Arrow-right Camera

Color Scheme

Subscribe now

This column reflects the opinion of the writer. Learn about the differences between a news story and an opinion column.

Rob Curley: To have a Merry Christmas, sometimes you need to take a lesson from your mentors

The 2020 Christmas Card from The Spokesman-Review.  (Photo by Colin Mulvany/The Spokesman-Review)

This is a story about mentors who inspire, rules that need to be broken and simple delight from a surprise gift.

These are just a few of the lessons learned from a life spent in newsrooms across the country. From the moment you declare your love for journalism, you’re told to now question everything. The unofficial motto for generations of journalists has been, “If your mother says she loves you, check it out.”

When it came to finding facts and cutting through the crap, the people I looked to so often for guidance – newspaper photo legend Bill Snead and longtime Orange County Register editor Ken Brusic – were fearless truth seekers. Yet it was their humanity that made their message resonate most with me. In an industry driven by people paid to be cynical, they were inherently hopeful.

They were the exact opposite of “If it bleeds, it leads.” Both despised stories of bodybags or bureaucracy. Heck, on my first day at The Orange County Register close to a decade ago, when Brusic handed me my job description, it reaffirmed these beliefs. It was a quote from Will Durant and was like nothing the Human Resources department had seen …

“Civilization is a stream with banks. The stream is sometimes filled with blood from people killing, stealing, shouting and doing the things that historians usually record; while on the banks, unnoticed, people build homes, make love, raise children, sing songs, write poetry and whittle statues. The story of civilization is the story of what happened on the banks.”

He then told me my job was to cover the banks.

Bill Snead’s lessons were similar: We have to do the basics well, we have to tell people what happened in our town, what it means and what it looks like – but, at the end of the day, what readers remember the most in their daily newspaper are the things that surprise and delight them. He called them “serendipitous gifts.”

That’s where today’s edition of The Spokesman-Review comes in. 

For the fifth Christmas in a row, we have wrapped our newspaper with a Christmas card to our readers. The biggest mass-produced Christmas card you’ve seen. Just like Brusic did at the Orange County Register for that paper’s Dec. 25th edition … and I continued to do when he left me the keys to that editor’s office.

The amount of thought and effort that goes into these photos is staggering. Of course, it helps when your newspaper has a world-class photo staff, like at both The Spokesman-Review and Orange County Register. Just look at that photo on the front page, again! Eat your heart out, Hallmark.

It’s the planning, and the stories behind those photos, that also make me think of my mentors. When serving your readers, rules (and laws, I guess) are kind of just guidelines – as long as no one gets hurt, nothing gets broken and police Chief Craig Meidl’s men and women don’t see you do it.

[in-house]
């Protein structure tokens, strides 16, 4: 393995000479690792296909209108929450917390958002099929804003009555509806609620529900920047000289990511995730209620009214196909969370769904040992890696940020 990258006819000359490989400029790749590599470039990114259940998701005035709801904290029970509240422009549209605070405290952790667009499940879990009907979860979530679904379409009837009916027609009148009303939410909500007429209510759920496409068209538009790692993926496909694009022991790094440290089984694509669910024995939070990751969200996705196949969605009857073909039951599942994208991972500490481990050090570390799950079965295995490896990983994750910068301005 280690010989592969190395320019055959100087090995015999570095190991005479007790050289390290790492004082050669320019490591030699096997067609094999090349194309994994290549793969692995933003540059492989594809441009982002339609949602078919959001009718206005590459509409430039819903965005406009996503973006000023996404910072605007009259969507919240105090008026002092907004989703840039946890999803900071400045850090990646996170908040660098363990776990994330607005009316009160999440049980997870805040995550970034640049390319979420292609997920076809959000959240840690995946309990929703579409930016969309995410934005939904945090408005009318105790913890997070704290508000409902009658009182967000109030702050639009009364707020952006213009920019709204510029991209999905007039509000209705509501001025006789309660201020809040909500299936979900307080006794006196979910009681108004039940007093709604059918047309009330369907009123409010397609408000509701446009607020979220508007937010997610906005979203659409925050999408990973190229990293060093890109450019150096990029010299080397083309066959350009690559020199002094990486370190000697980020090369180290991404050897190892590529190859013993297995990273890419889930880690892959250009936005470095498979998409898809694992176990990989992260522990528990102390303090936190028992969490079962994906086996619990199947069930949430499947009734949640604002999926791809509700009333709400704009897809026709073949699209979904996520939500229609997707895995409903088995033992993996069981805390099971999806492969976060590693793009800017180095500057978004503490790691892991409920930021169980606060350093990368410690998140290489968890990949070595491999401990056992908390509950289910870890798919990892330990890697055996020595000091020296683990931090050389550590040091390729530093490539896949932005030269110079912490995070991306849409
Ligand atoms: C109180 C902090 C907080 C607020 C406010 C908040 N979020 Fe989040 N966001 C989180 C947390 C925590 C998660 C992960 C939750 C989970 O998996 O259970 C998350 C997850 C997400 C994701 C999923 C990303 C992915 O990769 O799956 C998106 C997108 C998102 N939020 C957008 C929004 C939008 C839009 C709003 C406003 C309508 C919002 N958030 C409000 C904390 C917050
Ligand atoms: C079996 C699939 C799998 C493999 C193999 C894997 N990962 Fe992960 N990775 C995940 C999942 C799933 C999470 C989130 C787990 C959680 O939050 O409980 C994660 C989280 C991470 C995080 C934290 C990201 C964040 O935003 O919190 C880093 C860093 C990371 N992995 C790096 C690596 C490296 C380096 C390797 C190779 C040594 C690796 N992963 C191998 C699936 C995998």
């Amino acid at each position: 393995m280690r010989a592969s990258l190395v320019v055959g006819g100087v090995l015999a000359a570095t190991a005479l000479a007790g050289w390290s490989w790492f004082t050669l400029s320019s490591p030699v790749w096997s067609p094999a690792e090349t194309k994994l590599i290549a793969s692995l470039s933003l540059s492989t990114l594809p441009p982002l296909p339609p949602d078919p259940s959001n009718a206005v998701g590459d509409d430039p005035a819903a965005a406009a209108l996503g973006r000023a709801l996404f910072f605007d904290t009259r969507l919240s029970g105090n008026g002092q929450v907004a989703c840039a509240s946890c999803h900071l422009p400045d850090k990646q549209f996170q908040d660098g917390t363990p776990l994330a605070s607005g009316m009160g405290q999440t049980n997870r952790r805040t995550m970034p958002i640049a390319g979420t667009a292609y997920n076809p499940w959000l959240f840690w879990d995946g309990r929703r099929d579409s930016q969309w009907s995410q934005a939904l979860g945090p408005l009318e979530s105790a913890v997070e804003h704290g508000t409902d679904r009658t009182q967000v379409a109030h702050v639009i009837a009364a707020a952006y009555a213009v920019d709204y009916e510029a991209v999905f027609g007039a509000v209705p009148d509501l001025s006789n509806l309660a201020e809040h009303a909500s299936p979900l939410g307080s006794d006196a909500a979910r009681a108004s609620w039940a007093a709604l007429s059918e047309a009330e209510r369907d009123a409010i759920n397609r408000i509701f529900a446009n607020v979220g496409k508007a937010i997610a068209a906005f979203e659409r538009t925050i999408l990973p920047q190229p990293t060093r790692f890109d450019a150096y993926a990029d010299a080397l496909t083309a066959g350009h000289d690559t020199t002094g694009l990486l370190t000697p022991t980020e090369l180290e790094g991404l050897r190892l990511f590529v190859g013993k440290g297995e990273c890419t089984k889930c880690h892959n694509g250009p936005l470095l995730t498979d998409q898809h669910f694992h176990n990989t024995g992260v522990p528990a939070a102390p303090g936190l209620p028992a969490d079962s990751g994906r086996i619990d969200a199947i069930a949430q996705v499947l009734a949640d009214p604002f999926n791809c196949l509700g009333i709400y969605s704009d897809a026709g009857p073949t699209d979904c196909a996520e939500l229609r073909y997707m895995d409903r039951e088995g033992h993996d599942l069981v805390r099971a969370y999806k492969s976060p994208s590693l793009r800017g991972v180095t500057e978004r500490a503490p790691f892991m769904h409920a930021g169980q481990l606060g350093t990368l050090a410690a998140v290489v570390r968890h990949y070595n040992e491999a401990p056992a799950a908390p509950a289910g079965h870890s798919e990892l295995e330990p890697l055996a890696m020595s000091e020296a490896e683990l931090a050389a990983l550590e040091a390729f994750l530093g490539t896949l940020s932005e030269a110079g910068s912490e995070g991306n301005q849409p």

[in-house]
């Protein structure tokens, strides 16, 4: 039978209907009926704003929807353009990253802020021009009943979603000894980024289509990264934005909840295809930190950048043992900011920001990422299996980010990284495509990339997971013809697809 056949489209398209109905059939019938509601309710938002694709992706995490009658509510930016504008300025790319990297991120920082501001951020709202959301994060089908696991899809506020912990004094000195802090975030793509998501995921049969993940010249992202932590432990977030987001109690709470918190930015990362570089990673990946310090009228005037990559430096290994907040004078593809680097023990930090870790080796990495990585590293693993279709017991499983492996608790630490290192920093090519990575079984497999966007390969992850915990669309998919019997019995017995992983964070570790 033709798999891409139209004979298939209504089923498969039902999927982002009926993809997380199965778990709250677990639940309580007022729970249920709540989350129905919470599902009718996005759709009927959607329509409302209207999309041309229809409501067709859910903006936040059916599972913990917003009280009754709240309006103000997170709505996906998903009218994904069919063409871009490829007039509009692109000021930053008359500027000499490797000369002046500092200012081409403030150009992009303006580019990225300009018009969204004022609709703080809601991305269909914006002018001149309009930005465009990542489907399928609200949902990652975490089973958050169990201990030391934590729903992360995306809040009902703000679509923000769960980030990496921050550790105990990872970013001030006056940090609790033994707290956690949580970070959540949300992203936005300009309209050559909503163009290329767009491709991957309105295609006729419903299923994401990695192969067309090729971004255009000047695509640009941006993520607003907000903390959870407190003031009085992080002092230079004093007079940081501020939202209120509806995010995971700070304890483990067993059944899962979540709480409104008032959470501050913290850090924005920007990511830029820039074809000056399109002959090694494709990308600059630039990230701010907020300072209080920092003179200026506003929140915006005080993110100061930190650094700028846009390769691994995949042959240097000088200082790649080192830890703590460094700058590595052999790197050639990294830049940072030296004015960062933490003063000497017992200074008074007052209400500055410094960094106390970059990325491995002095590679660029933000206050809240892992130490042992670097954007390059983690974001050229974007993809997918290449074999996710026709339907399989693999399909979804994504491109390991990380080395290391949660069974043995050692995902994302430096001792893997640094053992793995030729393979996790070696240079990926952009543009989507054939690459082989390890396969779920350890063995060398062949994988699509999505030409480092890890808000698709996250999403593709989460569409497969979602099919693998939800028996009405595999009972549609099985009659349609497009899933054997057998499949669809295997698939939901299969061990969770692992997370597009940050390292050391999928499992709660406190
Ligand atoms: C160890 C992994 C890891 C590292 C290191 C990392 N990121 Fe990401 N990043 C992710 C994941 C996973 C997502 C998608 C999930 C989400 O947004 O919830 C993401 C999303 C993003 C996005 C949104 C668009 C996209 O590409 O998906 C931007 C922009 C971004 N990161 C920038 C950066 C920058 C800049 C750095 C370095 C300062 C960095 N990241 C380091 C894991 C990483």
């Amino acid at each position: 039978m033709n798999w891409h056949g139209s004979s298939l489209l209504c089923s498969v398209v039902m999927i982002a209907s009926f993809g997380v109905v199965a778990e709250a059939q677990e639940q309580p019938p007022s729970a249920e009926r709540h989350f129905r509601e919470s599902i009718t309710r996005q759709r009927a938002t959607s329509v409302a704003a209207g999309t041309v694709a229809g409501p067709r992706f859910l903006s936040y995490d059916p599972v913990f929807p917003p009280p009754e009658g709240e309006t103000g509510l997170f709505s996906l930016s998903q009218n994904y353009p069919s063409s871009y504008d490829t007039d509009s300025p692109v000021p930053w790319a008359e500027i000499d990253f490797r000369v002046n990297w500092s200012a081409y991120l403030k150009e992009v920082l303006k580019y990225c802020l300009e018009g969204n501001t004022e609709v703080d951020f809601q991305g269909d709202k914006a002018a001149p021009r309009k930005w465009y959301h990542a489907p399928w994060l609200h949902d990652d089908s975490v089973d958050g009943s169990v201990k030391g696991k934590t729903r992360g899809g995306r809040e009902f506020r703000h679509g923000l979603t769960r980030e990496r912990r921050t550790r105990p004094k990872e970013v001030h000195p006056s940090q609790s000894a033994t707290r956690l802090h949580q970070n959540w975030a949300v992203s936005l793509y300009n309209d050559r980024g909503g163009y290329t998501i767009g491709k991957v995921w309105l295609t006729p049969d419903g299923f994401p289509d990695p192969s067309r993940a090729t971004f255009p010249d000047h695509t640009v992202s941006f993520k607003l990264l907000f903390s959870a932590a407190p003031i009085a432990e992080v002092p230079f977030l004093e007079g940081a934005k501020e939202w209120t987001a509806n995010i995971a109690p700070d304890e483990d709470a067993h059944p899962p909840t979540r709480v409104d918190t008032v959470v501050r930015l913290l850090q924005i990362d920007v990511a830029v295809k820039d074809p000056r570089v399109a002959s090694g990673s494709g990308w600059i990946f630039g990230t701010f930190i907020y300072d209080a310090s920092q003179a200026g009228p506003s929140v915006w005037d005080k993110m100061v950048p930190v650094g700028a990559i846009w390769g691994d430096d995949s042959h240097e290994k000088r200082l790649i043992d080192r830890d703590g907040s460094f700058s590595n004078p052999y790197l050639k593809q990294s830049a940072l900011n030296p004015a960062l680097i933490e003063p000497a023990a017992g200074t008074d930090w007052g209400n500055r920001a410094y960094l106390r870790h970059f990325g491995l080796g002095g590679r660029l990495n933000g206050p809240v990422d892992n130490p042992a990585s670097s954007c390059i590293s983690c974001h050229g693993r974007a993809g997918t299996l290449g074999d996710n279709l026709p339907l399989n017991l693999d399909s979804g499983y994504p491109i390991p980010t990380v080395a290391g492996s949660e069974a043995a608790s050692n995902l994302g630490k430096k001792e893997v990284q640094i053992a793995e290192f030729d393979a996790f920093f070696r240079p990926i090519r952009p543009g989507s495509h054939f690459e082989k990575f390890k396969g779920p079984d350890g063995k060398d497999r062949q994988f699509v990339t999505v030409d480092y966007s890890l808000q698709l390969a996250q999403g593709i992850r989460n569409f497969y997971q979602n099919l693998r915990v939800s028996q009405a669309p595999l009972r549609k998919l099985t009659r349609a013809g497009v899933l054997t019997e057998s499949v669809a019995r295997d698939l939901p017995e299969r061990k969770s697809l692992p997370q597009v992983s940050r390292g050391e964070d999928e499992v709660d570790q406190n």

Setting a small fire on the Centennial Trail like we did in 2016 for our Christmas photo is strongly discouraged. Or possibly against the law, depending on who you ask.

But that photo was awesome, right? People still talk about it and share it every holiday.

Flying a drone over downtown Spokane while a window cleaner dressed as Santa climbs the most iconic newspaper clocktower in the nation is a bit of a gray area. Well, until you ask the Federal Aviation Administration or the Office of Occupational Safety and Health Administration.

They see things a little more black and white than I do. And I totally blame my mentors for that.

This year’s photo is meaningful in a different way. No laws were broken. But that’s not why it will be remembered.

2020 was not good. On so many levels.

Just as multiple national publications began noticing that Spokane had one of the best and most interesting food scenes in the country, COVID crippled it – just like it did to so many other things that make this place great.

For some, like the Wandering Table in the Kendall Yards neighborhood, the financial toll was too devastating to continue.

Yet, many local chefs and their great restaurants are still hanging on. Even hopeful. All while continuing to cook fantastic food – as long as we support them, that is.

That’s what makes this year’s Christmas cover so special. Look a little closer. Santa and Mrs. Claus are making a meal for the ages. They also happen to look a whole lot like Chad White, owner of multiple great local restaurants, and Celeste Shaw, owner of the beloved Chaps Diner and Bakery.

Like so many other local restaurant owners, they are one of our community’s many gifts. And the best gifts are those that are appreciated long after they’re given, which is why we all need to make sure that those gifts survive what we’re all going through … especially during this holiday season.

So, can it be a surprise that our newspaper has now made itself into a big Christmas card five years in a row? Well, were you surprised when you saw it this morning?

I’ve seen that image so many times over the last couple of weeks and I know I was still surprised at what it meant to me and what it said as I looked at it time and time again.

That’s the lesson my mentors were trying to teach me: Being a newspaper editor doesn’t mean that you overlook the good, it means you remind people of all of the good, and even celebrate it … especially when they need it most.

And for the record, my mom loves me.

I double-checked.

Please have a Merry Christmas from all of us at The Spokesman-Review.

More from this author